MOVIE REVIEW: “Good Will Hunting” stars Matt Damon (The Bourne Identity, The Departed), Robin Williams (Jumanji, Ms. Doubtfire), Ben Affleck (Argo, Gone Girl), Stellan Skarsgård (The Avengers, The Girl with the Dragon Tattoo ), Minnie Driver (Princess Mononoke, Tarzan ), Casey Affleck (Gone Baby Gone, Interstellar), and Cole Hauser (Pitch Black, 2 Fast 2 Furious). It is directed by Gus Van Sant (Milk, Elephant) and written by Matt Damon and Ben Affleck. It is about a janitor at a pristine college named Will Hunting (Damon) who has a talent that gives him a high intellect which amounts to several high scholars. This gift gets discovered, as he is being forced to solve equations and lead a bigger life while he just wants to be left alone and stay in the safe environment he knows and loves. This mentality will be put to the test when he is assigned to a therapist named Sean (Williams) who will try to unlock his mind and help him through his inner problems that hold him back from achieving greatness.
“It’s not your fault.” Respected by several critics, nominated for nine academy awards while winning two including Best Writing and Best Supporting Actor for 1997, “Good Will Hunting” was a definite choice for me to pick up and see. I knew that Matt Damon and Ben Affleck were more involved in the film industry other than just acting, but I didn’t know that they were this good because this is one stellar movie. From the beginning to the end, my eyes were locked on the screen, captivated by a story which isn’t even focused on an event, rather a character. But it’s about who this character is that makes the movie worthwhile. The further the film went, the more Will was uncovered and I felt like I was experiencing his “day in the life” along with him. It’s some of the best character development I have seen along with fantastic performances that really pull it together. Everyone does a great job, with Matt Damon escaping into the role of Will. I only saw the character. And Robin Williams, well, you should already know how terrific an actor the guy is. He has such a likable presence, even though his character is more deep than comedic. It’s probably one of his best performances, and he won his only Oscar for it. One aspect I love about the plot is how realistic it is. The way Will hangs out with his friends is the way normal young adults, or teenagers, act in the real world. It can even be funny at times with the things they say or do. The directing style helps with this sense of realism as well. Noticeable vantage points during the run time are those of the car rides with Will and his buddies goofing off or just looking outside. The lake Will and Sean sit beside is also a memorable moment. With all of this character involvement comes a sense of connectivity. I felt for these people and even got shook up during the climax moment of one of Will and Sean’s last meetings, hence the quote above. It’s odd how movies like these spark interest in me, or how a film like this can turn into something spectacular. It takes great writing to turn something as basic as a smart, but unnoticed, guy being discovered of his talents into something unforgettable. Which brings me to the portion that most people await for in a review: what are the issues? Well, I have two. The first is the cussing. I know, it adds to the normalcy of average people interactions like I stated before, but I never really admired cursing in films. I’m not that kind of person. I don’t mind if it is said once or twice when needed, mainly to be cool (like at the end of “Oblivion” when Tom Cruise cussed out Sally) because it adds a punch when it is used very little, but when it is used in every sentence, it can get on my nerves. It’s more of a pet peeve. My final issue is extremely minor, but I need to get it out there. There is a scene in one of Will and Sean’s meetings where they talk about their fathers. It’s a very dark moment, but while they are talking, it cuts to a man walking up stairs, to add a sense of a flashback. The fact is, this whole movie never had flashbacks, and the addition of this didn’t seem needed at all. It only lasted for a short time anyway. So, in conclusion, this is an almost perfect film and a masterpiece of cinema. I enjoyed every minute and loved the heavy character development. I encourage anyone of the right age to see this film if they haven’t. FINAL SCORE: 98%= Juicy Popcorn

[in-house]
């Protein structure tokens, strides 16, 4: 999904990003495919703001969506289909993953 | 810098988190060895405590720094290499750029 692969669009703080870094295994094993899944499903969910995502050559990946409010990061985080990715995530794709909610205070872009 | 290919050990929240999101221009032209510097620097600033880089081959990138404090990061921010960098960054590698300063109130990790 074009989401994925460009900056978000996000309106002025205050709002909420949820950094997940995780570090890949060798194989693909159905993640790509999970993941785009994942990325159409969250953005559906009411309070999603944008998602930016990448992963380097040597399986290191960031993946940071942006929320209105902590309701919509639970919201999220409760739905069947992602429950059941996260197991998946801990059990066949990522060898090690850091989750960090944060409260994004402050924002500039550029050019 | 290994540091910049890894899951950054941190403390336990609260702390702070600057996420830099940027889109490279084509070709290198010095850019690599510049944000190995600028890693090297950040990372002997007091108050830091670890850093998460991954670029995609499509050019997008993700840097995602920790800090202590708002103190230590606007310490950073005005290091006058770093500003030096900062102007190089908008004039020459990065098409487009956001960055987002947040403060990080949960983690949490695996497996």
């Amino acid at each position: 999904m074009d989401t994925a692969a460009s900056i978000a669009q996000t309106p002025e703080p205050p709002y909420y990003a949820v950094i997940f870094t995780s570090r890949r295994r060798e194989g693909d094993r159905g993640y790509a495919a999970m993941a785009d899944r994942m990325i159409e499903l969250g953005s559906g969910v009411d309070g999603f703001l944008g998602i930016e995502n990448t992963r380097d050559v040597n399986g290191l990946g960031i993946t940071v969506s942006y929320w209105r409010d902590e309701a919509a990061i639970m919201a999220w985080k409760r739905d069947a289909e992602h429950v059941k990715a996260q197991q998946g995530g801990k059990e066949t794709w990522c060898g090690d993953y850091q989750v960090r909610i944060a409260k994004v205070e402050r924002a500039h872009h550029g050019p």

This movie has been inducted into The Juicy Hall of Fame.
Here is the trailer: